Desserts were first made using natural ingredients that were locally available.[1] In ancient civilizations people enjoyed dried fruits, honeycomb, or nuts.[1] These were considered the first candies. When sugar began to be manufactured in the Middle Ages more sweet desserts became available. Even then sugar was so expensive usually only the wealthy could indulge on special occasions. Ice cream can be dated back to 3000BC[citation needed] and may be considered to be an early “dessert” in the modern sense of the word. The first apple pie recipe was printed in 1381. Also in 1740 the first cupcake recipes were recorded. Ice cream was a Chinese invention although Marco Polo expanded the technique to Europe in his travels. By the 1800s recipes for how to make ice cream were very popular. Vanilla also plays a large role many desserts including ice cream. Vanilla was mostly grown in Mexico where they discovered if the vanilla pod was picked and dried then vanillin was produced which can be sweetened into a dessert on its own.[1]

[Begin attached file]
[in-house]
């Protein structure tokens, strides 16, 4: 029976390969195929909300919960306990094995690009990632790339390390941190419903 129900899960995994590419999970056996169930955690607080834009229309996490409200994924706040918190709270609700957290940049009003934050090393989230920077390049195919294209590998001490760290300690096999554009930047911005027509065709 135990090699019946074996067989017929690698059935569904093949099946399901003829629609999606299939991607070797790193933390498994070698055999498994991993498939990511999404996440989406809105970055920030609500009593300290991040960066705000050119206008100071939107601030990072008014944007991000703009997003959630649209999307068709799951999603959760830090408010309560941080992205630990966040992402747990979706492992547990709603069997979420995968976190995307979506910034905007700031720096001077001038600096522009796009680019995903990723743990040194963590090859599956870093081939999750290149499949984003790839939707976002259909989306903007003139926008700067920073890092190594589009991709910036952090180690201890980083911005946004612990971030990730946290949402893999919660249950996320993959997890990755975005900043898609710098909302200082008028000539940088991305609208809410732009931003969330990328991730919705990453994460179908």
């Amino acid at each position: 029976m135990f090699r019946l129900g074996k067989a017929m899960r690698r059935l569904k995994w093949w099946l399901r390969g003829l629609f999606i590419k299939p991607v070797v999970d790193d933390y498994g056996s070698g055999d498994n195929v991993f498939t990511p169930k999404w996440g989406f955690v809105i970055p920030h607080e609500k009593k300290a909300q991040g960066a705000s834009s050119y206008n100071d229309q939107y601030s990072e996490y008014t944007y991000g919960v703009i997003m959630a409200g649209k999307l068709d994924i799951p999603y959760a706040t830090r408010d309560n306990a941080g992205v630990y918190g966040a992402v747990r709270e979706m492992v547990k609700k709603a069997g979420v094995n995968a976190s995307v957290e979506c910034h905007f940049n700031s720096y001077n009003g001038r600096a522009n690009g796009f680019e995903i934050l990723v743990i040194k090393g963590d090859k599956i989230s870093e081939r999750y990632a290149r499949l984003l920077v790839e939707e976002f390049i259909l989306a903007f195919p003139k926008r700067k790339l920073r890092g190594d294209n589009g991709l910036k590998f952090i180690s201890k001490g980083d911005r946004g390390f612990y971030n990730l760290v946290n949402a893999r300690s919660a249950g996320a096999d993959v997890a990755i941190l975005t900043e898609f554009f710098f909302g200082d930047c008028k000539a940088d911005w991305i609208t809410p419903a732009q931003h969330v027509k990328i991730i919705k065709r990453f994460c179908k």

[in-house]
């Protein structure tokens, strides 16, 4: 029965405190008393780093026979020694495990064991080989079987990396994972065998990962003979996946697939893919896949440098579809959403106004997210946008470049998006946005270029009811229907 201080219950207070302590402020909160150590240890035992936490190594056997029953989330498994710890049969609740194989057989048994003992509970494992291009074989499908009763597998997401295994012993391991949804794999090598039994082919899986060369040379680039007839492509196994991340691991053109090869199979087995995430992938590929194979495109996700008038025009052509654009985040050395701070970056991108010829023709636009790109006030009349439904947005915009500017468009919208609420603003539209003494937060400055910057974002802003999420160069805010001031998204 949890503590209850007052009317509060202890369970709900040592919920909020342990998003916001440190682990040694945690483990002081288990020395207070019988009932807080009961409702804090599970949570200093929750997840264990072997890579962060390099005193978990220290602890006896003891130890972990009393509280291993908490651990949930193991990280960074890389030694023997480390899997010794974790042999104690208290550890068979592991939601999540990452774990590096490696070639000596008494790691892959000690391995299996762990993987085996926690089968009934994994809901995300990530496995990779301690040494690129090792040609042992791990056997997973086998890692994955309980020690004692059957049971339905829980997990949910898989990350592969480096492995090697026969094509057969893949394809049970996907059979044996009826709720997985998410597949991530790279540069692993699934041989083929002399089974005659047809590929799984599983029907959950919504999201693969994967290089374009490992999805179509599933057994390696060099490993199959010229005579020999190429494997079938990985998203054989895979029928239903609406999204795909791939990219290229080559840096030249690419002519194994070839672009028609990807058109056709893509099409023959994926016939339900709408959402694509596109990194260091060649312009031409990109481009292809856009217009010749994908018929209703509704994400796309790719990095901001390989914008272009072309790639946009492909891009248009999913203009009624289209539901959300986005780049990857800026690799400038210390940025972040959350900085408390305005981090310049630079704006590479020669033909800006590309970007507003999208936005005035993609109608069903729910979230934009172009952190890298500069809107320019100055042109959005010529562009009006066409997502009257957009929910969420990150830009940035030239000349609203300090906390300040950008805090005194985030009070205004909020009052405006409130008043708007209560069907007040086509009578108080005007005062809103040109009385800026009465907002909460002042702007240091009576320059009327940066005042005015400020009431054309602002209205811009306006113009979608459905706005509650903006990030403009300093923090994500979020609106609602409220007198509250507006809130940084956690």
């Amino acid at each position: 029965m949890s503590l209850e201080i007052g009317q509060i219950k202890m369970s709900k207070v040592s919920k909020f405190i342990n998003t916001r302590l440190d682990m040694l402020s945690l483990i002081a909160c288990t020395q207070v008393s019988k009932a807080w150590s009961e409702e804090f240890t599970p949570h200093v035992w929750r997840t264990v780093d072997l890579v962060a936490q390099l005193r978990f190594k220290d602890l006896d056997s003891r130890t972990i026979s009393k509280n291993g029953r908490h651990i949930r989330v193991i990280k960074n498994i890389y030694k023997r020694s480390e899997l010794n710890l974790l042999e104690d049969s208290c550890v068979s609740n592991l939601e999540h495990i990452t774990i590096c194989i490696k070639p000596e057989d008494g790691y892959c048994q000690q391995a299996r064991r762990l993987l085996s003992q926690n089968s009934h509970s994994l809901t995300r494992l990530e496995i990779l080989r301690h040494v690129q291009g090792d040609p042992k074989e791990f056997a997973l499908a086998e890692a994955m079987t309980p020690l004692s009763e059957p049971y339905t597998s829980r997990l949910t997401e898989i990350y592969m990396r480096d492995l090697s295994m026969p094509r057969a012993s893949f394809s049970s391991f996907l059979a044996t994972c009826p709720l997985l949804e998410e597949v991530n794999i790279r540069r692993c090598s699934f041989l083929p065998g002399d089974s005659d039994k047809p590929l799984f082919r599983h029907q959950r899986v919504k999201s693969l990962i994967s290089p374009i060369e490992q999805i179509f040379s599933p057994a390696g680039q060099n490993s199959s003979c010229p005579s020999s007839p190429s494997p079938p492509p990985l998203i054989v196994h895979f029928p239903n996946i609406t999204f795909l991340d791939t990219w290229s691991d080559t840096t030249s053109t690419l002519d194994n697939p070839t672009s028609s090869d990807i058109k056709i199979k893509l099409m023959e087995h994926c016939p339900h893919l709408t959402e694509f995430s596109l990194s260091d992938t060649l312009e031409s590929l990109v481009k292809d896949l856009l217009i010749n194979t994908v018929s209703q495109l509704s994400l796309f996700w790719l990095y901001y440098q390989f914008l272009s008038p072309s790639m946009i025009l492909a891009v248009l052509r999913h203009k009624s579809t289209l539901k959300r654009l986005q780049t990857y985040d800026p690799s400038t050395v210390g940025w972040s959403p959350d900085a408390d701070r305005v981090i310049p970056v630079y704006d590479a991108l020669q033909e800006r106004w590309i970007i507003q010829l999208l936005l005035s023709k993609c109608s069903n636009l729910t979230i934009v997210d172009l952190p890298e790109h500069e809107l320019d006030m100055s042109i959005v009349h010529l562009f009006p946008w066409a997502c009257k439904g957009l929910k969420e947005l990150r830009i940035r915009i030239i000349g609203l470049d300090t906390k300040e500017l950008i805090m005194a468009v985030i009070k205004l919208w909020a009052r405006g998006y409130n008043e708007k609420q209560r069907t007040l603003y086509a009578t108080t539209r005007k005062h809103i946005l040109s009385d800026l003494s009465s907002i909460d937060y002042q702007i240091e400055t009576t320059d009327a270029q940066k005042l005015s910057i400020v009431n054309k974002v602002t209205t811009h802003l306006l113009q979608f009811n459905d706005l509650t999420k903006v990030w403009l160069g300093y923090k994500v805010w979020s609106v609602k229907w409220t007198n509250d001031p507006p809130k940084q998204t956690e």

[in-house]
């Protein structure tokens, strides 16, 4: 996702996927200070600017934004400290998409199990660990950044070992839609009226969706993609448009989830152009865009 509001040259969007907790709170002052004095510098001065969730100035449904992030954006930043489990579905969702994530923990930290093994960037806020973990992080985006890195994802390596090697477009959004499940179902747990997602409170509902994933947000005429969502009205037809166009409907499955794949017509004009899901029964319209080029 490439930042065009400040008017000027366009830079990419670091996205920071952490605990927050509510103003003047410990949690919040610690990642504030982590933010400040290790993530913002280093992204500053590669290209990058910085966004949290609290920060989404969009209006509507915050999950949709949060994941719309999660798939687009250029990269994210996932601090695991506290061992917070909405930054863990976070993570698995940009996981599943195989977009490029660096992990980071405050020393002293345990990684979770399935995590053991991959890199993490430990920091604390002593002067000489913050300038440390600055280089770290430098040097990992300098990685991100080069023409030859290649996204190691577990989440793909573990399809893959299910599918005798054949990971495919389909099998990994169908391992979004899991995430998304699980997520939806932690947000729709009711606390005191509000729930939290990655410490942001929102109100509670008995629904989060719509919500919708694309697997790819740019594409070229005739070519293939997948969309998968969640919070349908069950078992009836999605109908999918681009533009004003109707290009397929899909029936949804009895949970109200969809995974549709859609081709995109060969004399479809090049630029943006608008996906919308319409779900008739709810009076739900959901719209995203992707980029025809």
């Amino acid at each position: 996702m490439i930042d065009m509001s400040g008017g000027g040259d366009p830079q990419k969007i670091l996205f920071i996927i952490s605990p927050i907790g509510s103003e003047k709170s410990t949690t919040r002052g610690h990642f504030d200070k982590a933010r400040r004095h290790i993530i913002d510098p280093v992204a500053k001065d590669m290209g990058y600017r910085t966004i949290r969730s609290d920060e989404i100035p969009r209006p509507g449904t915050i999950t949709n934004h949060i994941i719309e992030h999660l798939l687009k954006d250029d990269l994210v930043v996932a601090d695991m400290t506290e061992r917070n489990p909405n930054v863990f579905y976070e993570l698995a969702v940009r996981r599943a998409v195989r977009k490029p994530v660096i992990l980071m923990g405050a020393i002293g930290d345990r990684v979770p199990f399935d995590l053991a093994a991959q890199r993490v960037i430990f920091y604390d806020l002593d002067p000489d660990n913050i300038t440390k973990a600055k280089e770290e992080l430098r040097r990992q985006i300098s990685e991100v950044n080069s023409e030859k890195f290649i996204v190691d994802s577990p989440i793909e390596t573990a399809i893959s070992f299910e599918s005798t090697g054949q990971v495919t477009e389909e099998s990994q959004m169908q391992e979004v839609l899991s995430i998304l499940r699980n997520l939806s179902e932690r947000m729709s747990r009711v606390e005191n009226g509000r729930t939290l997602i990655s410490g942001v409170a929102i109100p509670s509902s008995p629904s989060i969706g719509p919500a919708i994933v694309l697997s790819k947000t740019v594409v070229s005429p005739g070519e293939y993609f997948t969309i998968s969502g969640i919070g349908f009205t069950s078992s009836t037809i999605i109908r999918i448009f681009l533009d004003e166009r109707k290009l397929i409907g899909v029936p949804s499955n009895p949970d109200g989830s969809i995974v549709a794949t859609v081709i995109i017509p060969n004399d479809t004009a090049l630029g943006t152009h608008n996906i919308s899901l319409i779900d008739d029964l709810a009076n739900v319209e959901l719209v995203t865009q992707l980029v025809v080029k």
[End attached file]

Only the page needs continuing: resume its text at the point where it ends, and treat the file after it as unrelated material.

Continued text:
Desserts are constantly changing with the new techniques and ingredients available at the time or in the local area. They have changed from natural candies and nuts to complex souffles and multi-layered cakes. The ingredients available affect the range of desserts that can be made in each region. The first desserts required minimal effort or preparation since ancient cultures were more focused on the nutrition in foods in order to survive. Now, however, modern day cultures have more options in the desserts available. Ice Cream went from being a shaved ice substance with flavoring to the dairy based, sweet treat modern children crave.[4] Desserts also went through a major change in manufacturing. The Industrial Revolution in America and Europe changed desserts (and food in general) because they began to be mass-produced, processed, preserved, canned, and packaged. The iconic foods soon became a staple in many households because of their availability. Frozen foods became very popular starting in the 1920s when freezing emerged. Also around the 1920s lunch counters and fast food restaurants were established with increasing popularity. These processed foods became a huge part of diets in many industrialized nations. Food has always varied with each culture and area, and, despite the boom in mass-produced processed desserts, they have still represented regional and ethnic cultures. Many countries have desserts and foods distinctive to their nations or region.[5] One example of this is the churro historically from Spain. These sticks of dough are now deep fried. They are available all throughout North and South America along with many other areas. They started with Spanish shepherds as a substitute for bread. Now they have been passed through generations and cultures and changed to a sweet confection different for each culture.[6]